• Keep your lunge to a comfortable depth and avoid lunging too deeply
  • Return back to standing by pushing your weight through your front heel and foot and repeat

Try to keep your gaze directed forwards throughout this exercise to promote balance and good posture throughout

Wall Squats

Strengthen and tone your thighs and buttocks.

  • Start standing with your feet approximately hip width apart, your back against a wall and your feet forward away from the wall
  • Squat and lower your back down the wall by bending your knees keeping your knees behind your toes
  • Keep your hips positioned higher than your knees throughout
  • Breathe normally throughout this exercise and avoid holding your breath

Dead Lifts

Strengthen and tone your buttocks, thighs and lower back.

  • Start standing with your feet approximately hip width apart
  • Hold your dumbbells in your hands with your palms facing backwards
  • Lean forwards slowly whilst maintaining the inward curve in your lower back and your knees positioned behind your toes
  • Lower the dumbbells to approximately knee height or above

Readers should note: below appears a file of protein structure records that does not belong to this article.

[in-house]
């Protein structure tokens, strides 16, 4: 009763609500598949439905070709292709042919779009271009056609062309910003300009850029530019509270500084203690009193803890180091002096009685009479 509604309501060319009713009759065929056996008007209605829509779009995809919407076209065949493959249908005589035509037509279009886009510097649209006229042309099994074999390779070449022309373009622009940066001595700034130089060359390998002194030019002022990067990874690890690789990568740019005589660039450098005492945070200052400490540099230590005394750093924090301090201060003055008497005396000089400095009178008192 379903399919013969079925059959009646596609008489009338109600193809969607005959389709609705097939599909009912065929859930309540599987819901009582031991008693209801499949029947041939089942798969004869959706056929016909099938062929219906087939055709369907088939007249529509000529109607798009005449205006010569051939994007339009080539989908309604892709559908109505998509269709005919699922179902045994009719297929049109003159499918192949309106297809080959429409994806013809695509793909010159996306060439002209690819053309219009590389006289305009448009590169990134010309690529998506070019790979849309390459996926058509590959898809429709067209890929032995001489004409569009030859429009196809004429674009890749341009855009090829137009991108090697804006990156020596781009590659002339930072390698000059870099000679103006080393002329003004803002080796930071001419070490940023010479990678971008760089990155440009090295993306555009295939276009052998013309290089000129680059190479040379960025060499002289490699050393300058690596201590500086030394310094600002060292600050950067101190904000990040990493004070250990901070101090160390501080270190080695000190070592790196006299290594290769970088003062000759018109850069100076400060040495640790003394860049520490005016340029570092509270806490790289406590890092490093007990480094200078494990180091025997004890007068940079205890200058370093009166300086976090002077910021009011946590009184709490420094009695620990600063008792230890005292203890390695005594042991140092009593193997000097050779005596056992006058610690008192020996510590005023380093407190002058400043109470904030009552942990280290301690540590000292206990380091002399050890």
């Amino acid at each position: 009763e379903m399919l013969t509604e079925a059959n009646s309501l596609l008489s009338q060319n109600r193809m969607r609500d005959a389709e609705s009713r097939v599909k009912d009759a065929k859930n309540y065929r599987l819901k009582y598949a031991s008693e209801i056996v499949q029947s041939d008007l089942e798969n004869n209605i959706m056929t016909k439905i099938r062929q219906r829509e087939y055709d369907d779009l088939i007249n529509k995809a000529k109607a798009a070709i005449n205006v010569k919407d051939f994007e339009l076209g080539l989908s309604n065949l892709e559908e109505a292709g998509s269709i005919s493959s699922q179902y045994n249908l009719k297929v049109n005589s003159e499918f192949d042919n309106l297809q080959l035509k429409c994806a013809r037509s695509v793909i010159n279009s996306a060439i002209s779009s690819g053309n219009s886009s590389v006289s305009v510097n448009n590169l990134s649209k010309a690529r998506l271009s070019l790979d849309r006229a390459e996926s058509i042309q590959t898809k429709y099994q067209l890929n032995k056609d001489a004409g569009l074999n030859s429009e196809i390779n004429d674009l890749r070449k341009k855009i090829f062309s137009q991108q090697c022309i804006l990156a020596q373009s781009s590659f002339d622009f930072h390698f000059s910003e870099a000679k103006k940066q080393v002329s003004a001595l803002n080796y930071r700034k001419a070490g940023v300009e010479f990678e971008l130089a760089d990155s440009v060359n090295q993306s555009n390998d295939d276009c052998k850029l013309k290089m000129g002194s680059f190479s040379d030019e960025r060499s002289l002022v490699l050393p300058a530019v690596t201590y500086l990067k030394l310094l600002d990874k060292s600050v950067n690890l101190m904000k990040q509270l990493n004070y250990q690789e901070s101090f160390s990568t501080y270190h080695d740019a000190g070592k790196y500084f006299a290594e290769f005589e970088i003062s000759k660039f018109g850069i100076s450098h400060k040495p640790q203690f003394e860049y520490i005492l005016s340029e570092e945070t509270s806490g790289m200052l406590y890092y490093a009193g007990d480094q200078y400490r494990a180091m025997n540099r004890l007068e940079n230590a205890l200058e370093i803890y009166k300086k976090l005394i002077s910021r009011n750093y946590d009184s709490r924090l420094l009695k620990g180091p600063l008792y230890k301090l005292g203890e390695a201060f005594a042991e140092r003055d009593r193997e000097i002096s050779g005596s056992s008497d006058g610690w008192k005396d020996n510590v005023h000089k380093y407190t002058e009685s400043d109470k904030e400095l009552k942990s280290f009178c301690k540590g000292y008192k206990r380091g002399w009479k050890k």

• Breathe in as your lean forwards
  • Return to standing position by pushing down through your heels to activate your buttock muscles
  • Breathe out as you return your body upright to standing

Lying Down Glute and Hip Exercises for Strengthening & Toning

Heel Prop

Strengthens and tones your buttock muscles

  • Start lying prone on a firm surface with both legs extended
  • Use a pillow under your hips and pelvis if you’re prone to lower back or pelvic pain
  • Bend one leg to form a right angle and flex the foot so your sole faces the ceiling
  • Gently raise that flexed foot towards the ceiling, lifting the thigh from the ground
  • Lower the thigh back to the ground and repeat


Strengthens and tones your hips

  • Start lying on one side with both knees bent and your head and neck supported with a cushion or pillow
  • Keep the normal inward curve in your lower back throughout this exercise
  • Raise the top knee just slightly away from the lower knee before lowering it again
  • Keep both feet down and avoid raising the top foot off the lower foot

Position a dumbbell on the outer upper thigh when you have mastered the correct technique for additional resistance


Strengthens and tones your buttocks, back of thighs and lower back muscles.

  • Start lying on your back with both knees bent and knees apart
  • Maintain the normal inward curve in your lower back as you raise your buttocks off the ground
  • Push down through your heels and exhale as you raise your body
  • Inhale as you lower your body slowly back to starting position and then repeat
  • Rest your weights on your groin to load your hips and buttocks when you’ve mastered the correct technique